The above preview is unformatted text

This student written piece of work is one of many that can be found in our AS and A Level Crime & Deviance section.

Found what you're looking for?

  • Start learning 29% faster today
  • 150,000+ documents available
  • Just £6.99 a month

Not the one? Search for your essay title...
  • Join over 1.2 million students every month
  • Accelerate your learning by 29%
  • Unlimited access from just £6.99 per month

See related essaysSee related essays

Related AS and A Level Crime & Deviance essays

  1. The Justice and welfare debate.

    A criticism of the justice model being used to deal with youth crime came from Wolfgang (1972) who directed a long term study of youngsters growing up in Philadelphia and concluded that. 'The juvenile justice system at its best, has no effect on the subsequent behaviour of adolescent boys, and

  2. What Does America Need to Fix the Gun Control Problem?

    hold of guns; make sure that people know how to use them properly; and make it easier for police to trace crime guns and detect gun traffickers (Cusack)." It's not difficult to see the historical benefits of the current background checks system in place.

  1. Who benefits from aid?

    Although Non-Government Organisations are a lot more small scale, they could perhaps make more of a difference if they were of a larger scale. However, if the government contribute and channel their aid through Non-Government Organisations then they lose their independence, which means that the people will continue to be

  2. Methods we can use to study and understand crime and criminal beaviour

    However, it is well known that many if not most offenses are not reported to the police, and changes in police procedures can have a big impact on how such reported crimes are categorized. This is why public surveys are sometimes conducted to estimate the amount of crime not reported to police and to ascertain levels of victimization.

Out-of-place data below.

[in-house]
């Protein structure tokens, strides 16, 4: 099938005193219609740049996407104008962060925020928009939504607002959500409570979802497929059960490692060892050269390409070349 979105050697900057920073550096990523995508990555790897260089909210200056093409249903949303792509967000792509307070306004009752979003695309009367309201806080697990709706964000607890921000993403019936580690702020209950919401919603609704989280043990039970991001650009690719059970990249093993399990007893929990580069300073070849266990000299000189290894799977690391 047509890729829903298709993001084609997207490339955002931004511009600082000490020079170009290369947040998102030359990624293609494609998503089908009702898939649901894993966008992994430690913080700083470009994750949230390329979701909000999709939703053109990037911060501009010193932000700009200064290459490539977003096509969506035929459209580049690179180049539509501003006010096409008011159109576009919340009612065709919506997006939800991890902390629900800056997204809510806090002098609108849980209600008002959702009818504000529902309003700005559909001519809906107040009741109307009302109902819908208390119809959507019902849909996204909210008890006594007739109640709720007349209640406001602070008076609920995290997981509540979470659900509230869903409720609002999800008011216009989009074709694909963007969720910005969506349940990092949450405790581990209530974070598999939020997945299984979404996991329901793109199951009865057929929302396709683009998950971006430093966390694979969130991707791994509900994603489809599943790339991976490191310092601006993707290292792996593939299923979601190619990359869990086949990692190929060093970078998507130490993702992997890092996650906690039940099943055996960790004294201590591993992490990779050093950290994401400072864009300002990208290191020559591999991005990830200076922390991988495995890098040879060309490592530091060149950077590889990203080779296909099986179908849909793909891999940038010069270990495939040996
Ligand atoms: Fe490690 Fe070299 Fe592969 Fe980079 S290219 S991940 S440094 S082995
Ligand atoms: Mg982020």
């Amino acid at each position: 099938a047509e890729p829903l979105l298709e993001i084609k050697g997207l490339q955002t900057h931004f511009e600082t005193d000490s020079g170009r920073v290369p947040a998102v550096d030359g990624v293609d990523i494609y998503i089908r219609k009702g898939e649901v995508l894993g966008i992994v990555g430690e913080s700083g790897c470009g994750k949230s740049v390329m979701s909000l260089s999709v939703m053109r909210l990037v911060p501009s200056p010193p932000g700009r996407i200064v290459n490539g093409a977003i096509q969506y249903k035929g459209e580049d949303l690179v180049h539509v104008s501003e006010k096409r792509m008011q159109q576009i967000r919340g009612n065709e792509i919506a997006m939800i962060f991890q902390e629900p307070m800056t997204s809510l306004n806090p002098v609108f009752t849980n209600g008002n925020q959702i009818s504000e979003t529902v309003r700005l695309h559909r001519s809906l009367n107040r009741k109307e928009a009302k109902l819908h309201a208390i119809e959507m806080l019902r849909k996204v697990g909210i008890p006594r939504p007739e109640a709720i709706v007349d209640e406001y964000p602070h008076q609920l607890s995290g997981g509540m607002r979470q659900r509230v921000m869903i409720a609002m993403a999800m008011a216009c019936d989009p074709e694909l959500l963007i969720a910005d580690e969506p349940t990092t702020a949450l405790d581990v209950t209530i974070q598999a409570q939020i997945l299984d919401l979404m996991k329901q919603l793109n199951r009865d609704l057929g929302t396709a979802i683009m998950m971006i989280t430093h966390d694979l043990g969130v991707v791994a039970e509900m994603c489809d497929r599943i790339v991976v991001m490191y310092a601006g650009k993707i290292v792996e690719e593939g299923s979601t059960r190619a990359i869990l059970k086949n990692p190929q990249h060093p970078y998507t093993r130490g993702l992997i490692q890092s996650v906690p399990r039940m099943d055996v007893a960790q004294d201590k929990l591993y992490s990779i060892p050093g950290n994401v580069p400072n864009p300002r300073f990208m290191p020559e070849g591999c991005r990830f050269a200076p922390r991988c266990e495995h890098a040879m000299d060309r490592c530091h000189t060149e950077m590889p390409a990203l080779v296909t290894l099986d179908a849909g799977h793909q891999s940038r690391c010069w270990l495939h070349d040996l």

1. Clearly there is a link between alcohol and crime and the government are keen ...

    training to bar staff and door supervisors to ensure violence kept to a minimal iv) providing plastic and toughened glasses Alcohol inspired crime includes offences which include shoplifting to obtain drink or sell goods in exchange for drink. Alcohol-linked crime includes offences where alcohol acts as "Dutch courage", an

  2. Inequalities within the 'Criminal JUSTICE System/Process'

    lawyers who exploited loopholes and 'shopped around' for forensic experts who would support their cases, and said that Judges, defence lawyers and court administrators were shielding criminals by attacking witnesses characters and police procedures. He predicted civil unrest as a result.

  1. The British Penal System

    However it is still important to discuss punishments in the past and their suitability. Punishments in the past were: Corporal Punishment is simply referred to as physical punishment. It is mainly in the form of a beating or flogging. This form of punishment is till common in many Middle Eastern countries like Saudi Arabia and Pakistan.

  2. As a government advisor I have been asked by the Minister of Justice to ...

    This is due to illegality of both. Another point that is argued is that, due to the nature of being involved in criminal activity, a criminal would be less intimidated to try drugs and find the step to the act of drug taking relatively easy, and as such may be more likely to try them.

  • Over 160,000 pieces
    of student written work
  • Annotated by
    experienced teachers
  • Ideas and feedback to
    improve your own work